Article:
The next step for Kehr was a 'service offensive' with investment in high-use textbook material, better opening hours, etc. The result was a doubling of the number of book loans over a two-year period. The press wrote later that the library had changed from a book museum to a modern information service centre. With the assistance of the University in the background - University Chancellor Siburg was a particular supporter of the policy of a central library - the way through the institutions (Minister of Culture, Minister of Finance, Wissenschaftsrat) could start. It was a major help - urged on by the student revolution - that the state-wide library planning process started in 1968. As Secretary of the 'Arbeitsgruppe Bibliotheksplan Baden-Württemberg' I was responsible for data collection and analysis for the whole state (Mittler, 1973-1975). German library building standards then in compilation - now published as DIN-Fachbericht 13 (Fuhlrott & Jopp, 1998) - were adopted for the first time in Baden-Württemberg and proved their use in the programming process for the new building in Freiburg. Kehr and his crew developed a master plan for the building with a detailed description of function, size and connections for every single room, to show the University and the architects of the University's Estates Department (Universitätsbauamt - an institution run by the Ministry of Finance). The positive outcome was that the additional square metres required came to more or less the same result as in the calculation using the new standards.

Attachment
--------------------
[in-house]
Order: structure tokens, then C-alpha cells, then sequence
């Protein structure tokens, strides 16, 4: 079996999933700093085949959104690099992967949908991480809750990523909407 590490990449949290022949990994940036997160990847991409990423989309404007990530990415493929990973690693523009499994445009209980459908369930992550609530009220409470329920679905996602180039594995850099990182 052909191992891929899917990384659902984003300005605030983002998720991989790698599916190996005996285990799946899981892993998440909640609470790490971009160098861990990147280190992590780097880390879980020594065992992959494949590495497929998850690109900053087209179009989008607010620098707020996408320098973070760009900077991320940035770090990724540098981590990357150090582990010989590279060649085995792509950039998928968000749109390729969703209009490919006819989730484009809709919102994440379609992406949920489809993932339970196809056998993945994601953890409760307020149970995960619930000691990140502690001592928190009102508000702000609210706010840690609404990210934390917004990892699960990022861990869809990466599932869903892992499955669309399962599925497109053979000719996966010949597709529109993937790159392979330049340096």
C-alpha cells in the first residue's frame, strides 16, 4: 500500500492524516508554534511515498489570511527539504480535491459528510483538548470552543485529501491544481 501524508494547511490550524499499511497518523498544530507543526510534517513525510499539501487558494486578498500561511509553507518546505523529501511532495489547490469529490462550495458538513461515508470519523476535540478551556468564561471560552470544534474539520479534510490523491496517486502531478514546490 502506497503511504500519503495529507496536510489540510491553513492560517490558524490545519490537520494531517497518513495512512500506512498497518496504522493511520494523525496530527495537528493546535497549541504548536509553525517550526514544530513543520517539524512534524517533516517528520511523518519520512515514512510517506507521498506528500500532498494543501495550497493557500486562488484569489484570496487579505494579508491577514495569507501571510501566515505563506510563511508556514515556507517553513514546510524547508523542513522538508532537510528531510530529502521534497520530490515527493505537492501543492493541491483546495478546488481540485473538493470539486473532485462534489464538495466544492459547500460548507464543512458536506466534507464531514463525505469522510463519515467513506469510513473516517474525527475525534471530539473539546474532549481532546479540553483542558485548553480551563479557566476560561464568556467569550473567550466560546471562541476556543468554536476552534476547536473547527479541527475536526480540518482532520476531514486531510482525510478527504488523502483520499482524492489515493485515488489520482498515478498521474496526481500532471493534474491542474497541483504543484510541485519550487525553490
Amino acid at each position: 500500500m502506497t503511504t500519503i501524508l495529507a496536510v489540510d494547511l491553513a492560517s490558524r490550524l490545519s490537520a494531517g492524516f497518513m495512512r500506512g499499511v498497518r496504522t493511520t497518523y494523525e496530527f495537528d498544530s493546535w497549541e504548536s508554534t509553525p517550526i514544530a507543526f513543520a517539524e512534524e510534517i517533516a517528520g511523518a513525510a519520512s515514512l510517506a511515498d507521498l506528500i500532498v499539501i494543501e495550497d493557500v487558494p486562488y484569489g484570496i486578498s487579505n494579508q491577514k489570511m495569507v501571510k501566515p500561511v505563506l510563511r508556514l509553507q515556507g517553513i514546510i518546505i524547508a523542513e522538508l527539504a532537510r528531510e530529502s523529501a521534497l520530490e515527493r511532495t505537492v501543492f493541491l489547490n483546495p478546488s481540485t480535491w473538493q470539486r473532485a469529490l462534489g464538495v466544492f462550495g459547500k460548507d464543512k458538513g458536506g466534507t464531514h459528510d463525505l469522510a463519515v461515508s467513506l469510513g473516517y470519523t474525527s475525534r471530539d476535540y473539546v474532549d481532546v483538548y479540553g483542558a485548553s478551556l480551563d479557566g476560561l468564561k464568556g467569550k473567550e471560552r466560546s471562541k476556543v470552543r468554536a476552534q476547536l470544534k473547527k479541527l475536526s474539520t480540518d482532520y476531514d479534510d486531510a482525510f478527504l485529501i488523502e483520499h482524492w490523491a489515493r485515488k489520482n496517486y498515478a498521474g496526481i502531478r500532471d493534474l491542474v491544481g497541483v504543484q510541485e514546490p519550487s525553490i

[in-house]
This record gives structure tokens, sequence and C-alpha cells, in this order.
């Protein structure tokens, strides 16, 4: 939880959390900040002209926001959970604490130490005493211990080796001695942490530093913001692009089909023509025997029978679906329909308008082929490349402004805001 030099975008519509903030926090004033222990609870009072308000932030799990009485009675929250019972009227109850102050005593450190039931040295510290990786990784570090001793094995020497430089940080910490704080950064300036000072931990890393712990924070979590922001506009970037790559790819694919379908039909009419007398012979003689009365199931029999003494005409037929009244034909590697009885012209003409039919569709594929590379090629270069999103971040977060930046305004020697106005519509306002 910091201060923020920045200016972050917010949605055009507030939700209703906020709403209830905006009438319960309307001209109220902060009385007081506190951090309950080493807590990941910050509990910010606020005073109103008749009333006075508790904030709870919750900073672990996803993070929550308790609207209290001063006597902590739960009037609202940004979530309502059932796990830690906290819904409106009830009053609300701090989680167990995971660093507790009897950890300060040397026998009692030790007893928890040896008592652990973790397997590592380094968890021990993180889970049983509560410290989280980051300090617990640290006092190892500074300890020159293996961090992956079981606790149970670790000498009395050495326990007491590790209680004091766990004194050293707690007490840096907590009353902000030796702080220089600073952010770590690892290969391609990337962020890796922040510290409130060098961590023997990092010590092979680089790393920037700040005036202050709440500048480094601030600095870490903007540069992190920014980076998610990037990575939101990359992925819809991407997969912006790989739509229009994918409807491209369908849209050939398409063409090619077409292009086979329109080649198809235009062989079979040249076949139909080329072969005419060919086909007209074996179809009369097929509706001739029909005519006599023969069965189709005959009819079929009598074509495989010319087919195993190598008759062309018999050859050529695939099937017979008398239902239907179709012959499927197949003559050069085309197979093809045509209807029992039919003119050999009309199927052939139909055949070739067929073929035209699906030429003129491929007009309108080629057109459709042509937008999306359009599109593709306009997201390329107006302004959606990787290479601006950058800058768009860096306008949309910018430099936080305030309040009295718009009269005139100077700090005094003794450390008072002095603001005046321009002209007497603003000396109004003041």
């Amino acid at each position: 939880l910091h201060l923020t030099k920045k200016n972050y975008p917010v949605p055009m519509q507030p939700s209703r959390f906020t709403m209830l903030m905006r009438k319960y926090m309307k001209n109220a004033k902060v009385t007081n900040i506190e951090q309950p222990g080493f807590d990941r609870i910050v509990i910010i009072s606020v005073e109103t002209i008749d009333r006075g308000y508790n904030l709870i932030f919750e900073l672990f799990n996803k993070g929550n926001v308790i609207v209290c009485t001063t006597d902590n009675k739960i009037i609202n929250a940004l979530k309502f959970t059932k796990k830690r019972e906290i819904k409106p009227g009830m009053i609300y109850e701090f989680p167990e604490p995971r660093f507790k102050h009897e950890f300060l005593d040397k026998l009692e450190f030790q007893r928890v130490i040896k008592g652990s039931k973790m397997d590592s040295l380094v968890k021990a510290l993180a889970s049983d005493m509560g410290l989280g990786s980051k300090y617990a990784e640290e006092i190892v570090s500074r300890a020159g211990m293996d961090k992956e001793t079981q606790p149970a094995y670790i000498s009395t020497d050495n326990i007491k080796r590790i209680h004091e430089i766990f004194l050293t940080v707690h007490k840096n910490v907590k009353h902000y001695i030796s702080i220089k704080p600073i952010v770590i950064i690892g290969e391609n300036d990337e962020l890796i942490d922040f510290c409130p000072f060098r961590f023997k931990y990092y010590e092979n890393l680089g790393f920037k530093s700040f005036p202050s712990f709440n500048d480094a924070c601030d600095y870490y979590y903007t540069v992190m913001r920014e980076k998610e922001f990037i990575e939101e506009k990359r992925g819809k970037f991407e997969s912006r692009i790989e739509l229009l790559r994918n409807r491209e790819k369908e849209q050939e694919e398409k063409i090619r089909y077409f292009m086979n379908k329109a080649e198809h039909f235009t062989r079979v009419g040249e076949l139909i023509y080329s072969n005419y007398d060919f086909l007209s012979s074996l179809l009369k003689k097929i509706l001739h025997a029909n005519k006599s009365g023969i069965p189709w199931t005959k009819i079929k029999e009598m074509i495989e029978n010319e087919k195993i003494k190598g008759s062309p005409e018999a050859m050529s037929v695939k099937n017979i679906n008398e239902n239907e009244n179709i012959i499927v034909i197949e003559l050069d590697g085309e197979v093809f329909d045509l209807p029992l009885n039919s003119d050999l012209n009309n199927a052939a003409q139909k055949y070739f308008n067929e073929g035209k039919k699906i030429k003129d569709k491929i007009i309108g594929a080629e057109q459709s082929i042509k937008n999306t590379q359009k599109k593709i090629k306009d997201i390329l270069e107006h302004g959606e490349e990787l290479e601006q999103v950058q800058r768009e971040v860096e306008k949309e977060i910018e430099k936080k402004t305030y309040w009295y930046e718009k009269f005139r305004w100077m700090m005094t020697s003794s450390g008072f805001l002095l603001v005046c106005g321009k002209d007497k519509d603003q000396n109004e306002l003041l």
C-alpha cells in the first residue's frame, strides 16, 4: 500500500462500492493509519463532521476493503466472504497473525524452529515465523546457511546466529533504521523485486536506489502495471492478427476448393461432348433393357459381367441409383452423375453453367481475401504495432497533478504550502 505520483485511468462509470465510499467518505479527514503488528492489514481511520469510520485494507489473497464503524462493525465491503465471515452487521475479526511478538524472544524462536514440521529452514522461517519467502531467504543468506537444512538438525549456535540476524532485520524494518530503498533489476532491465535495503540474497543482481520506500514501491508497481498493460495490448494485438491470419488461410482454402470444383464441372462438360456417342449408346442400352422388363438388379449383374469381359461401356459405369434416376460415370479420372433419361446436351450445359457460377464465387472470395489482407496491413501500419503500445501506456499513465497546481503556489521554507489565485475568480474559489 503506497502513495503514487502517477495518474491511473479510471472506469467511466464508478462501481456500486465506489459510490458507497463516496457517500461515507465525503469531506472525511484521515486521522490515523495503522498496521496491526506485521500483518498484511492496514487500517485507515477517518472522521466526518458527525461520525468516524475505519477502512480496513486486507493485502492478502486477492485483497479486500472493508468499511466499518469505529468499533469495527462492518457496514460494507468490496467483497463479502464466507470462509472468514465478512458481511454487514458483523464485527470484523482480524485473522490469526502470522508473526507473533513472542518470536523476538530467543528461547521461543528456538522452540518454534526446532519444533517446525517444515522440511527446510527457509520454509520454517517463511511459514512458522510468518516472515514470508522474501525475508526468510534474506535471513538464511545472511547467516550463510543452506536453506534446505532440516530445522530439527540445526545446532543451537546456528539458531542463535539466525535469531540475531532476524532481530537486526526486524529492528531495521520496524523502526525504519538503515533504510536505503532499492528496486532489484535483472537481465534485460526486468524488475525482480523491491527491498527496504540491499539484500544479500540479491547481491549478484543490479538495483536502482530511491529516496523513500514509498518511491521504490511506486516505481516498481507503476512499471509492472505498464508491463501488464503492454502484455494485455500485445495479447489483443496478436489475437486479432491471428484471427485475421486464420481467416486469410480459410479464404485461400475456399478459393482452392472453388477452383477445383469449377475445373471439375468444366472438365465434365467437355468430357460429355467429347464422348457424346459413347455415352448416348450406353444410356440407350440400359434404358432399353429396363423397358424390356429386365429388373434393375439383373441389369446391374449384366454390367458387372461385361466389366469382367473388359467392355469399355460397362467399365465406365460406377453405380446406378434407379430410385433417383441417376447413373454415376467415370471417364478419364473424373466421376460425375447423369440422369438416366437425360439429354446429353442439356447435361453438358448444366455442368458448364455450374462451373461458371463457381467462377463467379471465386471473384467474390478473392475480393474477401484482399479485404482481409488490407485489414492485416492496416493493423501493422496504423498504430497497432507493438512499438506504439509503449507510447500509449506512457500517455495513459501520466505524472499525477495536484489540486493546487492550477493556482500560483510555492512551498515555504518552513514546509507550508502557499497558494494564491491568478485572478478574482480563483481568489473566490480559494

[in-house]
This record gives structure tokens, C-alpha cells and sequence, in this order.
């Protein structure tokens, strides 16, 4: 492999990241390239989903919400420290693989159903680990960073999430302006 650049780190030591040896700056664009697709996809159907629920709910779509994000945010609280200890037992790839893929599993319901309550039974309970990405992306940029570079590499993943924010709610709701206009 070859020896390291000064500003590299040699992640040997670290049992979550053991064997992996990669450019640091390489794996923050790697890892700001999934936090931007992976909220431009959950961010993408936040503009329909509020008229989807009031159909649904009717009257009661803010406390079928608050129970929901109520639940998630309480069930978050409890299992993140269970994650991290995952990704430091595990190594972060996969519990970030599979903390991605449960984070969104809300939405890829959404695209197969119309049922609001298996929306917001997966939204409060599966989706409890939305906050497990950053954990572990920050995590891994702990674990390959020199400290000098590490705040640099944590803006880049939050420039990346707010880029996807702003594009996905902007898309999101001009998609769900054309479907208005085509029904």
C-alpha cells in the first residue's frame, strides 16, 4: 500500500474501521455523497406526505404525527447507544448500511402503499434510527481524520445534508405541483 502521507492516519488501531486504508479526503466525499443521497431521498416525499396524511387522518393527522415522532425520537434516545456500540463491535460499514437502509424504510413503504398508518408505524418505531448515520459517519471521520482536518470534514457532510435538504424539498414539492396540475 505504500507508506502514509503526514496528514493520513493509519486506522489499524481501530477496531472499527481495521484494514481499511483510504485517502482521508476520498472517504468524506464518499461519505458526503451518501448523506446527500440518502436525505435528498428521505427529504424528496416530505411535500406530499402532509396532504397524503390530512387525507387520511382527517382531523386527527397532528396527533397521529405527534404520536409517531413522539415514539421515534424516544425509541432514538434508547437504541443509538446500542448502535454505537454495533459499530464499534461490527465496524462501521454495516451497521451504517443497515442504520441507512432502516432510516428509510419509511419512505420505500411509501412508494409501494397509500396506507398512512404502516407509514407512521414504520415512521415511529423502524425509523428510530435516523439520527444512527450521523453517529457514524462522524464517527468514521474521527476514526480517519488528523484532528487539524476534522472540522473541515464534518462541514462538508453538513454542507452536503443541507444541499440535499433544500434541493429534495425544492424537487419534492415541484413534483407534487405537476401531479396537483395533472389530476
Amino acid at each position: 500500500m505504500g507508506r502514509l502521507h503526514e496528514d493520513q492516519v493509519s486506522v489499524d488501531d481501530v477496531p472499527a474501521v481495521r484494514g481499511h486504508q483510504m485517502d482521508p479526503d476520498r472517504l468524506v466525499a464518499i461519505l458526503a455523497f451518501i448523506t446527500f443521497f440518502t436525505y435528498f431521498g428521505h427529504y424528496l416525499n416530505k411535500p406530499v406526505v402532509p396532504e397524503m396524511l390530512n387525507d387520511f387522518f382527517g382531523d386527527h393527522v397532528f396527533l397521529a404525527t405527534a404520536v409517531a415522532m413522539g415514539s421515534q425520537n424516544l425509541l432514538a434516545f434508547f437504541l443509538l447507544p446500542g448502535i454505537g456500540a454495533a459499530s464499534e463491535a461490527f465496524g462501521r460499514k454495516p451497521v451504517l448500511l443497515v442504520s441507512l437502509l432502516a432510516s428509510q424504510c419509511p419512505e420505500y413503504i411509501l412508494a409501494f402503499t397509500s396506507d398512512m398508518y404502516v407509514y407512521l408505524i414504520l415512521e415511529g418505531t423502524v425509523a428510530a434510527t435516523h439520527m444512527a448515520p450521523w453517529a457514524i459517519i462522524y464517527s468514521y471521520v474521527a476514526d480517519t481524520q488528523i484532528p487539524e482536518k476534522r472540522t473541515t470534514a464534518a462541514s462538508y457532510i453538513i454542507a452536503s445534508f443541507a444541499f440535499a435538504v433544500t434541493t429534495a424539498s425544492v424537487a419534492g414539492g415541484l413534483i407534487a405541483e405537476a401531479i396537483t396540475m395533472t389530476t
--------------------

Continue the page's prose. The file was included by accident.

The programme for the building was ready: the battle for the money could start. Publicity was needed to promote the idea (Universitätsbibliothek, 1995). A two-pronged strategy raised public awareness of successes in improving the services and the space problems for books and readers. Headlines such as 'Die Haltbarkeit unhaltbarer Zustände' ('The continuation of an unsupportable situation') were quite aggressive. The area for the new building was occupied by a 19th-century school building. As opposition against pulling down this New Renaissance building grew, reports were initiated into the load bearing of the overfilled book-stacks. As a consequence closure of the library had to take place, hundreds of thousands of books had to be moved into the underground parking area of the university close to the library. Was it by accident that this just happened at the time of elections in Baden-Württemberg? Filbinger, the Prime Minister and Member of the State Parliament for Freiburg, made clear political statements in favour of a new library building.